If you’re not listening, you won’t hear the landslip coming up ahead of you.

  • Zorin001

    “There has been tension between the secular and the pious in the DUP since all those UUP members joined in the early 2000s, this came to a head with the Jonathon Bell affair last year.”

    I think this also explained Arlene’s reaction to the whole affair as well, I felt she was taking such a tough line as to shore up support within her own party due to 3 reasons: Being Ex-UUP, not being a Free P and (most shockingly) being a woman!

  • Nevin

    Brian, you could have called it blarney.

  • Nevin

    “Setting out a somewhat contradictory analysis”

    A curious choice of intro to the final paragraph by Sam. A border poll involves voters in Ireland and Northern Ireland whereas a Westminster election gives an indication of the relative strengths of unionism, nationalism and ‘whatever you’re having yourself’ in Northern Ireland.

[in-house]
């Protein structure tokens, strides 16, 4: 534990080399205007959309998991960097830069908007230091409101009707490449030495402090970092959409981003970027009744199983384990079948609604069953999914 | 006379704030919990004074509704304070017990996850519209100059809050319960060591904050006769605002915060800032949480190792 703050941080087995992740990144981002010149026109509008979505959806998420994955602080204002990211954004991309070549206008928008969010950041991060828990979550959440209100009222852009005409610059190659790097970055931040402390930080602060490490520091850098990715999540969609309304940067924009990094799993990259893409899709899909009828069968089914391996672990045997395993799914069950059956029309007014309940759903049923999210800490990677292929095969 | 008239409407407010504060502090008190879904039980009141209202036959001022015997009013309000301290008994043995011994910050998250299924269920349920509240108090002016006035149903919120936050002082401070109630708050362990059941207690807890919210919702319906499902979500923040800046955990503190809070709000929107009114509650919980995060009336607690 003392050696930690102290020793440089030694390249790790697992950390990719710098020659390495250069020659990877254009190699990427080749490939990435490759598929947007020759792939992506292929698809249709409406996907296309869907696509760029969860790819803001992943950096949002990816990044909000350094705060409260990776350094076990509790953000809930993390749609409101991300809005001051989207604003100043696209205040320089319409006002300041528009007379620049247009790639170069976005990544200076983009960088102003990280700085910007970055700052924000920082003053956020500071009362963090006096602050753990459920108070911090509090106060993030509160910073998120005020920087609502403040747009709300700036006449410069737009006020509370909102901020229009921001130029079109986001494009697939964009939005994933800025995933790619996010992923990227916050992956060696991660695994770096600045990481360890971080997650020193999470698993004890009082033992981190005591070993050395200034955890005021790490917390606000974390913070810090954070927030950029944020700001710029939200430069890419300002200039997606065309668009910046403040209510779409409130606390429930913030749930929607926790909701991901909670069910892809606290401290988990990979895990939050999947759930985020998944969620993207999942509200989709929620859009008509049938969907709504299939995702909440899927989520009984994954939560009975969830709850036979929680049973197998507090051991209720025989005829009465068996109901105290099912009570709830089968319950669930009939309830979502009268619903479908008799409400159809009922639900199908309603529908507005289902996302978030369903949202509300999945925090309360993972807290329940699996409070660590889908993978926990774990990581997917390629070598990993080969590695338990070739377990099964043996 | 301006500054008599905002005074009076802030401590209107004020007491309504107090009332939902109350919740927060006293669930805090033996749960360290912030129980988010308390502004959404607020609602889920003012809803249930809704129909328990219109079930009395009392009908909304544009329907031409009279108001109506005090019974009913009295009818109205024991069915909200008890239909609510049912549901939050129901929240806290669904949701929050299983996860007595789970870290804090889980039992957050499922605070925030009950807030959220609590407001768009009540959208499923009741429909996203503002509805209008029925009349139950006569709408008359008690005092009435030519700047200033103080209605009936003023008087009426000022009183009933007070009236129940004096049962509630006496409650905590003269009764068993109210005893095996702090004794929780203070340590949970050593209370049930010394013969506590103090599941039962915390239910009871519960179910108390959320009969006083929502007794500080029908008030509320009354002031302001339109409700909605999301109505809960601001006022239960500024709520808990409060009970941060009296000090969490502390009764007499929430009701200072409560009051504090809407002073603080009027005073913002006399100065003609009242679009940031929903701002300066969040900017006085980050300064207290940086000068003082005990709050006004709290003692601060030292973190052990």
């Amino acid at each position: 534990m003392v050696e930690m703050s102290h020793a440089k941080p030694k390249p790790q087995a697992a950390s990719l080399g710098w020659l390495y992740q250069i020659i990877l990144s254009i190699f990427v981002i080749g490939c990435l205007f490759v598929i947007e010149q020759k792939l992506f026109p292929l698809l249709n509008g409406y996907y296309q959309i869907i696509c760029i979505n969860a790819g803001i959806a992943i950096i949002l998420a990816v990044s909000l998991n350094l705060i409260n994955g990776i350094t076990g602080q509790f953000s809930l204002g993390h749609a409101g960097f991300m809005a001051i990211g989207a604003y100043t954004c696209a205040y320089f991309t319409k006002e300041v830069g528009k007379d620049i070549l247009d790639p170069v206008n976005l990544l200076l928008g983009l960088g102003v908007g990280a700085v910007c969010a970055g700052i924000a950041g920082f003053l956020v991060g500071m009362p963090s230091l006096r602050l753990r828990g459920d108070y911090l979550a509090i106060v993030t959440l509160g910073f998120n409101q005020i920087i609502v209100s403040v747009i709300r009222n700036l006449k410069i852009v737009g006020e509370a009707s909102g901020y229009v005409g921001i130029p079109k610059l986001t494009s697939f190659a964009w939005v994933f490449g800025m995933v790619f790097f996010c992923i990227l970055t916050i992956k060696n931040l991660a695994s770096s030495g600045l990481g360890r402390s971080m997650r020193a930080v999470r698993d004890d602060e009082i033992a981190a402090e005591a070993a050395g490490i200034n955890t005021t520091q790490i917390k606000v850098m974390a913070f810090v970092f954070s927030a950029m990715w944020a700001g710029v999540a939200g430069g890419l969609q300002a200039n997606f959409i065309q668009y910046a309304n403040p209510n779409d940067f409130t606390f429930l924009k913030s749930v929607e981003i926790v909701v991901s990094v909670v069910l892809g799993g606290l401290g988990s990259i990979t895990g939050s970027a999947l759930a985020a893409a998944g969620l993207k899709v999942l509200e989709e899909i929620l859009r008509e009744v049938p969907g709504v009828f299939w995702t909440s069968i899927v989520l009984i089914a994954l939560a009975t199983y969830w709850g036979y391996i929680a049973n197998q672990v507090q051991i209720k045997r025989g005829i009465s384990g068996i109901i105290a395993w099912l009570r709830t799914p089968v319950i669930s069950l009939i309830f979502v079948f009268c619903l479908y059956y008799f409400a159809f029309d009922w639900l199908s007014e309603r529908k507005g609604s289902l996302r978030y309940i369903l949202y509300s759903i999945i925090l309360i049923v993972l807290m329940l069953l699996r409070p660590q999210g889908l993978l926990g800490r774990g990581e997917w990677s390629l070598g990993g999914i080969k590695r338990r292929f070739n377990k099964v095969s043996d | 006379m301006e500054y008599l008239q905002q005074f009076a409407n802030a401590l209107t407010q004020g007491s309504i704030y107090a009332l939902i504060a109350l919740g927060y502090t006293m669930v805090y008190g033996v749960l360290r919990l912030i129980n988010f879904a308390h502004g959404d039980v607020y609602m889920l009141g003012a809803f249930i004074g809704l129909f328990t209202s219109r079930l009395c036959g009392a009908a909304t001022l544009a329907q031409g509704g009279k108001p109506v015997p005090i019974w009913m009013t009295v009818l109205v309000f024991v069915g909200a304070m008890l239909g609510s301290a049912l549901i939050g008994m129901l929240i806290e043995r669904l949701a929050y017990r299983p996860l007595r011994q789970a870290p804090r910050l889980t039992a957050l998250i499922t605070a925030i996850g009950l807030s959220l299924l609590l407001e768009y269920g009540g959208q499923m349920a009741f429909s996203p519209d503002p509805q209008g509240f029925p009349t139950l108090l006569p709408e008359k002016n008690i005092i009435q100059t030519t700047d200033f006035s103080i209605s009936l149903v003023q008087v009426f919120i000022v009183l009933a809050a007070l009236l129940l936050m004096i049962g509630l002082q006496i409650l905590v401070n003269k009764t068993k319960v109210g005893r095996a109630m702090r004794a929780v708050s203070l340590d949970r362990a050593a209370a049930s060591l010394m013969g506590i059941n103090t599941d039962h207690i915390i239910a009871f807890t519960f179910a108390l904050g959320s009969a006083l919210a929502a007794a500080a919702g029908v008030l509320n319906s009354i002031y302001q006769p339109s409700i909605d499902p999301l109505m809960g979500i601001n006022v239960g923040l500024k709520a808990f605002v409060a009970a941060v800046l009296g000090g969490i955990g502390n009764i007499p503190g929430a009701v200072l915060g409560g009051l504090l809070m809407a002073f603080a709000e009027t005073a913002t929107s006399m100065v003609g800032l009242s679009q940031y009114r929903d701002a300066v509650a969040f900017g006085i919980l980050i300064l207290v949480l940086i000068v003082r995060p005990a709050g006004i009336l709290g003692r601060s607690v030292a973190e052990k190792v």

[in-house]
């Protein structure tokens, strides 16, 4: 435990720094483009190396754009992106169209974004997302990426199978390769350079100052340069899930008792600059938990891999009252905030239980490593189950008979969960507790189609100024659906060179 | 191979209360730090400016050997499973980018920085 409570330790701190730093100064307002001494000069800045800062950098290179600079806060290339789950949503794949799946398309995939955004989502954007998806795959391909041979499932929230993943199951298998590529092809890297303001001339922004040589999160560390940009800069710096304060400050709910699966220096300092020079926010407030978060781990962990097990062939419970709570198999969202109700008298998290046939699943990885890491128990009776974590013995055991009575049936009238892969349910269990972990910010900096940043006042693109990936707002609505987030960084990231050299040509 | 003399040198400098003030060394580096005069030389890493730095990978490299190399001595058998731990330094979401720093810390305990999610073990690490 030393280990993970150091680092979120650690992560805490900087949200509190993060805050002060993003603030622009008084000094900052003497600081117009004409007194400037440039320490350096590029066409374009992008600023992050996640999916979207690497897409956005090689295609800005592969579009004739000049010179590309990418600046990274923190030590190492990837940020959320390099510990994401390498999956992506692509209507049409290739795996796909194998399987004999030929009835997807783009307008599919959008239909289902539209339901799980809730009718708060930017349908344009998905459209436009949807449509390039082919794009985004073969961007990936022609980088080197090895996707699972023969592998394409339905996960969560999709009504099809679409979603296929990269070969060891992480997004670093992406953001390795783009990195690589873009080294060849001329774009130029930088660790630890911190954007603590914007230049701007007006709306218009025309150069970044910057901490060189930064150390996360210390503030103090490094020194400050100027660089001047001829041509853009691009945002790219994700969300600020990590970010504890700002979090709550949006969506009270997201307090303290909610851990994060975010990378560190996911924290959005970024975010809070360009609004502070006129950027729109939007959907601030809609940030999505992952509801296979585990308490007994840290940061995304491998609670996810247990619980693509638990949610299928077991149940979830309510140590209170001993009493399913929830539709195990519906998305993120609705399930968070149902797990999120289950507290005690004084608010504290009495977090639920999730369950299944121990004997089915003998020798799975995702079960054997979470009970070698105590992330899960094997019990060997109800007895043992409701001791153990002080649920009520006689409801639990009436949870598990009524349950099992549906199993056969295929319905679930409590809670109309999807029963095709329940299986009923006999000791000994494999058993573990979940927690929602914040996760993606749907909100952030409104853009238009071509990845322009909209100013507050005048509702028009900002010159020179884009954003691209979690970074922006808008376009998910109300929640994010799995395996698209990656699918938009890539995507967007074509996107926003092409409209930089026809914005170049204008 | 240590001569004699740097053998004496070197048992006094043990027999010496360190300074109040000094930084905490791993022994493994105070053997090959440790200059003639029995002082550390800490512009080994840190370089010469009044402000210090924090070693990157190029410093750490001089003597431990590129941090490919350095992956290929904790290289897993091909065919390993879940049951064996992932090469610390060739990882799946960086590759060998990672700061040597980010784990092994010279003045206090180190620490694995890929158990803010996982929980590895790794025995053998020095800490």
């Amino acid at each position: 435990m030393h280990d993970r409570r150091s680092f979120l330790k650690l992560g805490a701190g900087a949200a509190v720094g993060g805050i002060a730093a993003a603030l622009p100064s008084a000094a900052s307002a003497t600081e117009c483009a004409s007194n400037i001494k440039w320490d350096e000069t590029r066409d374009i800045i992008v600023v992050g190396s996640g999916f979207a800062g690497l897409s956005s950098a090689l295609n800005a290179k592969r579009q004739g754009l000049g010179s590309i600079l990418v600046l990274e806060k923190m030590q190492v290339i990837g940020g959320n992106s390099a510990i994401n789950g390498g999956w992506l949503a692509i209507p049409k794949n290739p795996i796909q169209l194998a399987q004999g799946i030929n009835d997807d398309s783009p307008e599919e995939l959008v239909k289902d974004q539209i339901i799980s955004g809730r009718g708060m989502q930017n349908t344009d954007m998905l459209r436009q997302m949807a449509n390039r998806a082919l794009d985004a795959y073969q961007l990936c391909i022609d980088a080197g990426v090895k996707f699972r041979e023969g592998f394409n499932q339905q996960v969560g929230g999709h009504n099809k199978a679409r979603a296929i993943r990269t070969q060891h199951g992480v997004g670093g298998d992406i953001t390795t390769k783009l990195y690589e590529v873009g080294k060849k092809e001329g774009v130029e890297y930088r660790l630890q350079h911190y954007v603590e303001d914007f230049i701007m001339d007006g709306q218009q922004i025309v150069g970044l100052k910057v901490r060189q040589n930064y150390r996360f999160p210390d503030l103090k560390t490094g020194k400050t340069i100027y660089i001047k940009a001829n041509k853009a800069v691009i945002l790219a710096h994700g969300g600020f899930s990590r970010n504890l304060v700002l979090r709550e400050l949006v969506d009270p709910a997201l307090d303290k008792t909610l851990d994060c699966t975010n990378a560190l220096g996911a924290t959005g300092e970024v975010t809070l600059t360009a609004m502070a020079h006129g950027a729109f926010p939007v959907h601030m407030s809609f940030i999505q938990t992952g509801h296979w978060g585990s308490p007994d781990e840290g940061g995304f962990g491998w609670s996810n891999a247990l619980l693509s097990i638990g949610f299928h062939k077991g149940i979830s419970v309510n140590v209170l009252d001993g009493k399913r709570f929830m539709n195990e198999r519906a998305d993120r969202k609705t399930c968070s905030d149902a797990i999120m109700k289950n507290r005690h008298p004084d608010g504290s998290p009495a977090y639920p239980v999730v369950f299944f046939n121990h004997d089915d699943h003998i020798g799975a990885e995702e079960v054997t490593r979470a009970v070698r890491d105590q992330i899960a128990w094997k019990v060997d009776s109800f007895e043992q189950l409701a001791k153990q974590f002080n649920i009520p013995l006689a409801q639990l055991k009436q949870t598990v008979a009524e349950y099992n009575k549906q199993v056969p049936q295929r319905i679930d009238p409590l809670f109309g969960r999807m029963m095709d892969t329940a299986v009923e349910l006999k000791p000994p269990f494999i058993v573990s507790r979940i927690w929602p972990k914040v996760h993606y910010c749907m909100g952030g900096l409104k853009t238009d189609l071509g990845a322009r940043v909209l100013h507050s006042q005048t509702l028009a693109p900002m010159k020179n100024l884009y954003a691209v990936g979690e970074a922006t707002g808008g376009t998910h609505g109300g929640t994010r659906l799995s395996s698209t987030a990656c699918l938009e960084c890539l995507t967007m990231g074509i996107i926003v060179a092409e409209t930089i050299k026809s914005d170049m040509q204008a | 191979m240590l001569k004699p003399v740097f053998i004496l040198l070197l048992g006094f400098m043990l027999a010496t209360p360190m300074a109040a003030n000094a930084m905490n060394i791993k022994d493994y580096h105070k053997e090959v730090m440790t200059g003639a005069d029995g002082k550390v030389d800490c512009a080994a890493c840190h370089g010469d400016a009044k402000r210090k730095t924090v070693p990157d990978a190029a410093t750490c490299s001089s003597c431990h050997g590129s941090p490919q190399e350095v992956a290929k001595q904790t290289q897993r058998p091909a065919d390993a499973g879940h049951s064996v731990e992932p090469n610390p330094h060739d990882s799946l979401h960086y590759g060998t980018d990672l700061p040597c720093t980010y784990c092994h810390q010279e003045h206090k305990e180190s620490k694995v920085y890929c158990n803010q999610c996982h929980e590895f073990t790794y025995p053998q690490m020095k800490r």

• Brian Walker

    Mick, they don’t have to listen very hard to hear SF not moving an inch. What I suspect you really want to say is that SF is conning the public and are getting away with it. They celebrate the lack of challenge by using inspirational language of the left to keep the troops whipped up. And it works too. How often have we seen it written in in Slugger? Its better than May’s” strong and stable government”.